In life, as in baseball, it’s sink or swim.
I volunteered as a missionary a little more than five years ago and was assigned to Las Vegas, where I worked with Spanish-speaking residents. I spent two months at a training center learning the language and developing my teaching skills before setting off for Sin City.
My teammate in Vegas didn’t speak a lick of Spanish, and after I spoke with the first Spanish-speaking man I met, I became convinced I had been taught the wrong language. I was in a city I hadn’t been to before, trying to speak a language I hardly knew, and was completely overwhelmed and unprepared. Keeping my head above water wasn’t easy.
But that experience helped me immensely with my latest life’s journey — my visit to Brooklyn to cover the Cyclones, where I once again find myself in a huge city, virtually alone, attempting to learn a style and a side of the professional world with which I’m not familiar. Those overwhelmed and unprepared feelings came rushing back.
But at least this time, I was used to them.
A few of the Cyclones players have had a similar experience with the team. During an extra-innings game on July 1 against the Staten Island Yankees, the Cyclones’ bullpen was running thin in the 11th. So manager Rich Donnelly called on shortstop Ismael Tijerina to take the mound.
Tijerina last pitched in a game in high school in his hometown of Monterrey, Mexico — more than five years ago. But T.J. didn’t ask too many questions. He took the mound and pitched more than one inning, even getting a strikeout. Man, did he ever swim.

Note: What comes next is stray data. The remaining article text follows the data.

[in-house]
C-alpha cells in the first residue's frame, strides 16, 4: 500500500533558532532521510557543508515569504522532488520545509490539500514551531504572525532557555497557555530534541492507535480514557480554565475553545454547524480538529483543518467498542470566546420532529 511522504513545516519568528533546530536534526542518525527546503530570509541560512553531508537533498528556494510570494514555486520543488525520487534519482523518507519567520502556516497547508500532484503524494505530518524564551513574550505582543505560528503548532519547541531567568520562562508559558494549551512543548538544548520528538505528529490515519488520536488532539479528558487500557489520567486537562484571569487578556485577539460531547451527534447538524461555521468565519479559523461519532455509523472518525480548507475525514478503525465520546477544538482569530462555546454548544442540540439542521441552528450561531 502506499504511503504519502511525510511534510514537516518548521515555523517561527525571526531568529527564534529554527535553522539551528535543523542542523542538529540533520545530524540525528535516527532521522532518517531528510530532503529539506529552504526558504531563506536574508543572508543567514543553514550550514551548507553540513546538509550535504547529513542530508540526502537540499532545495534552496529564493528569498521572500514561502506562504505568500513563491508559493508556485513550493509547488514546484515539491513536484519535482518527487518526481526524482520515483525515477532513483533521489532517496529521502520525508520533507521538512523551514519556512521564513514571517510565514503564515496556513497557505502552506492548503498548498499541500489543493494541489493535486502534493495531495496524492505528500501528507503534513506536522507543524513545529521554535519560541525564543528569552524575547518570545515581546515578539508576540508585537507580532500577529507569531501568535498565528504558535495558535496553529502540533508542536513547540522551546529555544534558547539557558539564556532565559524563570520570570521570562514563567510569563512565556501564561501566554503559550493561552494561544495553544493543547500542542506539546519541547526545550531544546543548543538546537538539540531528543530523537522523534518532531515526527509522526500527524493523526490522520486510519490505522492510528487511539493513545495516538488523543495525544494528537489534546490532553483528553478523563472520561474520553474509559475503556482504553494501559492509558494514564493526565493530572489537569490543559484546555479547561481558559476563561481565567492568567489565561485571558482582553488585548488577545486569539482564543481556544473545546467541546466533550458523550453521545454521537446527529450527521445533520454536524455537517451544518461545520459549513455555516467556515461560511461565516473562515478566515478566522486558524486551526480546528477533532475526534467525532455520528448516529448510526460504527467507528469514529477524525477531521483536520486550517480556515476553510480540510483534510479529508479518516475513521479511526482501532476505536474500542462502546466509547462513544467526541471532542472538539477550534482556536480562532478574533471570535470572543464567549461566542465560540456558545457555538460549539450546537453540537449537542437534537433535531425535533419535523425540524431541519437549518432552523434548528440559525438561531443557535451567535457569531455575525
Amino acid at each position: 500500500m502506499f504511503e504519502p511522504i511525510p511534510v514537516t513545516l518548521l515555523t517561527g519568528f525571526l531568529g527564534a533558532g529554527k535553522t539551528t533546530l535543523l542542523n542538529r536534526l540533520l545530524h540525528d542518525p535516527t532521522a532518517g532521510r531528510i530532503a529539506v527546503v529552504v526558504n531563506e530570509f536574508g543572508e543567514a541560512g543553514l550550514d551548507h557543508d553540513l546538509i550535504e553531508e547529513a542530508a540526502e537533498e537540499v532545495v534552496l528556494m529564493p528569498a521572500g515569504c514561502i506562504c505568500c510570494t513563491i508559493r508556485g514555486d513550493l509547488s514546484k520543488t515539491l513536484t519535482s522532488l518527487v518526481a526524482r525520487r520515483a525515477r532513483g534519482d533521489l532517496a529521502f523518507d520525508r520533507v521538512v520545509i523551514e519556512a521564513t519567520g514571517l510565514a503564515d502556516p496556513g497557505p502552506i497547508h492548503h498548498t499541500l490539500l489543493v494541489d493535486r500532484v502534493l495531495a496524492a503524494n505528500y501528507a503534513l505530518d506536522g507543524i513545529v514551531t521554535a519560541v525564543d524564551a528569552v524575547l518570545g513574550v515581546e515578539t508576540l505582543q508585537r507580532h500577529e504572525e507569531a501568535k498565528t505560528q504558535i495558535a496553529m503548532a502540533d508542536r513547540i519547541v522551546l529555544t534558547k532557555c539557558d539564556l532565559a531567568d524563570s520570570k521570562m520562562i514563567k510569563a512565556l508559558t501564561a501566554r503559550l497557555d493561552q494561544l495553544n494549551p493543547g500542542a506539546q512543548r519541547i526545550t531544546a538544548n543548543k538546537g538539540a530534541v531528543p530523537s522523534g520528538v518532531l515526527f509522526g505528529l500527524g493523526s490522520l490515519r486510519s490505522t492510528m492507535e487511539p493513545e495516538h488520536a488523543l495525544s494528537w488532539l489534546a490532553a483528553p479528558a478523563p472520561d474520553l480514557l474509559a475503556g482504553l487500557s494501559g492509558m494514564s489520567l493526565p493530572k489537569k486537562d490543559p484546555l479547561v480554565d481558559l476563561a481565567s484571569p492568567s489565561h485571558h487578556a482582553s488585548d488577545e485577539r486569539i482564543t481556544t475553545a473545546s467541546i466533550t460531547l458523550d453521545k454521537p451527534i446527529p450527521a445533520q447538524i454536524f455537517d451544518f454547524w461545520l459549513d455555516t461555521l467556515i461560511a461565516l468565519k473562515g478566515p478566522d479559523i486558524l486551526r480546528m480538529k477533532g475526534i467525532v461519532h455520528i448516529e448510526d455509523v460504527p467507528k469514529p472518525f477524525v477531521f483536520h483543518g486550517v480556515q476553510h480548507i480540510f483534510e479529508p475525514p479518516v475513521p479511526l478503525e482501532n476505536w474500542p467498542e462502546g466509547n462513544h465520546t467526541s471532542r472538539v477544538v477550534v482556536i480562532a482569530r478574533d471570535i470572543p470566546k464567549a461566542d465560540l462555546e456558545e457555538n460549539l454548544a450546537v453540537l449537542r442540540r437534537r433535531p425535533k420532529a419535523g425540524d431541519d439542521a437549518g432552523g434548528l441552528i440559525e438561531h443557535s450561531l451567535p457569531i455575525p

Matt Oberste grew up playing third base, but a couple of arm injuries took away the positions he was familiar with, and he ended up this year at first base – a position he had never played, and was now having to learn against professionals — and he’ll tell you he’s done a fine job on the opposite side of the field, where his job requirement is to catch balls more often then he throws them.
Tijerina, Oberste and I have all been thrown into the figurative deep end of the pool and told not just to just swim, but to do so while fully clothed. None of us have complained, however. We’re out here to do whatever we’re asked so we can make it to the big leagues.
I am proud to say, eight months after I spoke with that first Spanish-speaking gentleman, I became fluent in Spanish. It came through hard work, help from other people, and a little dose of miracle. Similarly, I can say with a certain degree of confidence, I have begun to understand the style and the nuances of journalism in the professional world and am on my way to increasing my own versatility. That too has only come from consistent work.
Tijerina, who will never be listed as a member of the Cyclones bullpen, and Oberste, who might return to his natural position at third base once he heals, have the opportunity to be more versatile and increase their prestige for teams in the show. But like my Spanish and my adjustment to Brooklyn journalism, they’ll need to make sure they can keep their heads above water.
Hopefully, we’ll all get a little dose of miracle.Scott Hansen, an awesome intern from Brigham Young University, will be comparing his life to those of the Cyclones all season long — even after he goes back to school.